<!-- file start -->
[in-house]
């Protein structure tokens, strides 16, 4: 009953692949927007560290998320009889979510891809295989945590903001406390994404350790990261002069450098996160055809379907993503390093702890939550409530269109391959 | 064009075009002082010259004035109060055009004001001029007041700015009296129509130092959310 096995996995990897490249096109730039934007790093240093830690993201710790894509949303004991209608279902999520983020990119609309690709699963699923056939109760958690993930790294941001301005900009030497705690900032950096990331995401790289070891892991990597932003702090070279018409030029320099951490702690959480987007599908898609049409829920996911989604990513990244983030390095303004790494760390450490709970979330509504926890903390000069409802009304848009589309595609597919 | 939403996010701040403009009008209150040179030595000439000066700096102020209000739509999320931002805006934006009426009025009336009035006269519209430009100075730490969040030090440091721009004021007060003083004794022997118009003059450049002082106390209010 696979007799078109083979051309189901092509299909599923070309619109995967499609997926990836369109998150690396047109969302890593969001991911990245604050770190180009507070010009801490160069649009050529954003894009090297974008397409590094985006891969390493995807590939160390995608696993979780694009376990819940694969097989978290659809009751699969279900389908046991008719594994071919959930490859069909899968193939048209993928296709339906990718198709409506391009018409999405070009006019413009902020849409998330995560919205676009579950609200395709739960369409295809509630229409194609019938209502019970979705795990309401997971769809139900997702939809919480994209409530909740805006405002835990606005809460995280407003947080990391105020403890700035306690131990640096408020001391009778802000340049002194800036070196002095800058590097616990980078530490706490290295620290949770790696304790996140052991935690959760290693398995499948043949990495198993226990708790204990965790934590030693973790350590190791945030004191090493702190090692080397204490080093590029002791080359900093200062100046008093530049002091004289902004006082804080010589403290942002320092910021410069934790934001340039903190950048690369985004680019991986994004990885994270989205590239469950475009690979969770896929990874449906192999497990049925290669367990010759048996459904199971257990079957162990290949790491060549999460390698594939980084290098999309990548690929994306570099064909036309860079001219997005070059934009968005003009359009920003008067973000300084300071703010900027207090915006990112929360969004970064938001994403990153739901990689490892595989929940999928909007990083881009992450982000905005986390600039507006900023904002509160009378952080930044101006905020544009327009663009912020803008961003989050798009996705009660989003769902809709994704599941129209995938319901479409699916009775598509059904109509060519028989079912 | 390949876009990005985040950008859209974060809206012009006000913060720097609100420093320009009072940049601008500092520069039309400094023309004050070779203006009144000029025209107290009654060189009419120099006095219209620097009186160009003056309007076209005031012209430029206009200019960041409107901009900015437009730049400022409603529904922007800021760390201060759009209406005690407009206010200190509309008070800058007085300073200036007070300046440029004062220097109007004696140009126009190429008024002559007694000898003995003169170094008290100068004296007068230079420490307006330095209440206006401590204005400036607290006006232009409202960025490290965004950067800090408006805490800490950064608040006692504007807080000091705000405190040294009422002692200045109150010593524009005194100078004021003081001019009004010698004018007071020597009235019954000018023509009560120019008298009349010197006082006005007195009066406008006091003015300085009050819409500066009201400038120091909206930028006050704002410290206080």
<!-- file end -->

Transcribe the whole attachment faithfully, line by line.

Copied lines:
[in-house]
């Protein structure tokens, strides 16, 4: 009953692949927007560290998320009889979510891809295989945590903001406390994404350790990261002069450098996160055809379907993503390093702890939550409530269109391959 | 064009075009002082010259004035109060055009004001001029007041700015009296129509130092959310 096995996995990897490249096109730039934007790093240093830690993201710790894509949303004991209608279902999520983020990119609309690709699963699923056939109760958690993930790294941001301005900009030497705690900032950096990331995401790289070891892991990597932003702090070279018409030029320099951490702690959480987007599908898609049409829920996911989604990513990244983030390095303004790494760390450490709970979330509504926890903390000069409802009304848009589309595609597919 | 939403996010701040403009009008209150040179030595000439000066700096102020209000739509999320931002805006934006009426009025009336009035006269519209430009100075730490969040030090440091721009004021007060003083004794022997118009003059450049002082106390209010 696979007799078109083979051309189901092509299909599923070309619109995967499609997926990836369109998150690396047109969302890593969001991911990245604050770190180009507070010009801490160069649009050529954003894009090297974008397409590094985006891969390493995807590939160390995608696993979780694009376990819940694969097989978290659809009751699969279900389908046991008719594994071919959930490859069909899968193939048209993928296709339906990718198709409506391009018409999405070009006019413009902020849409998330995560919205676009579950609200395709739960369409295809509630229409194609019938209502019970979705795990309401997971769809139900997702939809919480994209409530909740805006405002835990606005809460995280407003947080990391105020403890700035306690131990640096408020001391009778802000340049002194800036070196002095800058590097616990980078530490706490290295620290949770790696304790996140052991935690959760290693398995499948043949990495198993226990708790204990965790934590030693973790350590190791945030004191090493702190090692080397204490080093590029002791080359900093200062100046008093530049002091004289902004006082804080010589403290942002320092910021410069934790934001340039903190950048690369985004680019991986994004990885994270989205590239469950475009690979969770896929990874449906192999497990049925290669367990010759048996459904199971257990079957162990290949790491060549999460390698594939980084290098999309990548690929994306570099064909036309860079001219997005070059934009968005003009359009920003008067973000300084300071703010900027207090915006990112929360969004970064938001994403990153739901990689490892595989929940999928909007990083881009992450982000905005986390600039507006900023904002509160009378952080930044101006905020544009327009663009912020803008961003989050798009996705009660989003769902809709994704599941129209995938319901479409699916009775598509059904109509060519028989079912 | 390949876009990005985040950008859209974060809206012009006000913060720097609100420093320009009072940049601008500092520069039309400094023309004050070779203006009144000029025209107290009654060189009419120099006095219209620097009186160009003056309007076209005031012209430029206009200019960041409107901009900015437009730049400022409603529904922007800021760390201060759009209406005690407009206010200190509309008070800058007085300073200036007070300046440029004062220097109007004696140009126009190429008024002559007694000898003995003169170094008290100068004296007068230079420490307006330095209440206006401590204005400036607290006006232009409202960025490290965004950067800090408006805490800490950064608040006692504007807080000091705000405190040294009422002692200045109150010593524009005194100078004021003081001019009004010698004018007071020597009235019954000018023509009560120019008298009349010197006082006005007195009066406008006091003015300085009050819409500066009201400038120091909206930028006050704002410290206080």